For children and adults, sleepwalking is usually a sign of lack of sleep, intense emotional problems,
stress, or fever . As these conditions resolve, sleepwalking incidences disappear.
In most cases, no treatment is necessary because sleepwalking rarely indicates any serious underlying medical or psychiatric problem.
In most children, sleepwalking disappears at puberty. However, it can occasionally persist into adulthood or may even begin in adulthood.
Consult a sleep specialist if the person is having frequent episodes, injuring himself or herself, or showing violent behavior.
Self-Care at Home
The following measures can be taken by a person who has a sleepwalking disorder:
- Get adequate sleep.
- Meditate or do relaxation exercises.
- Avoid any kind of stimuli (auditory or visual) prior to bedtime.
- Keep a safe sleeping environment, free of harmful or sharp objects.
- Sleep in a bedroom on the ground floor if possible.
- Lock the doors and windows.
- Remove obstacles in the room.
- Cover glass windows with heavy drapes.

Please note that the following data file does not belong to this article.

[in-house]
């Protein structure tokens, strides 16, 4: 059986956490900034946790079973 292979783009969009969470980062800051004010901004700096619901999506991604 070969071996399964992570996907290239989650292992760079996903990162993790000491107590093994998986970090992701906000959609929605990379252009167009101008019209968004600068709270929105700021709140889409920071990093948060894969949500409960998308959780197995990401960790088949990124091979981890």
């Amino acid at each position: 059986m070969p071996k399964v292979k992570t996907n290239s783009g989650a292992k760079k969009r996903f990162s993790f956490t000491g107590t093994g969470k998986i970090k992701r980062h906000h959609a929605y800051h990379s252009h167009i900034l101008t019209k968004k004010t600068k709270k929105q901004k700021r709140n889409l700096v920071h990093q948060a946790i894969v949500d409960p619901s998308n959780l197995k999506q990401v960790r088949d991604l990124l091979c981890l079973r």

- Place an alarm or bell on the bedroom door.
Relaxation techniques, mental imagery, and anticipatory awakenings are preferred for long-term treatment of persons with sleepwalking disorder.
- Relaxation and mental imagery should be undertaken only with the help of an experienced behavioral therapist or hypnotist.
- Anticipatory awakenings consist of waking the child or person approximately 15-20 minutes before the usual time of an event, and then keeping him awake through the time during which the episodes usually occur.
Follow-up with your sleep disorders specialist if symptoms persist, or if injury to self or to others occurs.
- Limit stress
- Avoid alcohol intake
- Avoid sleep deprivation
The outlook for resolution of the disorder is excellent.
Sleepwalking is not a serious disorder, although children can be injured by objects during sleepwalking.
Although disruptive and frightening for parents in the short term, sleepwalking is not associated with long-term complications.
Prolonged disturbed sleep may be associated with school and behavioral issues.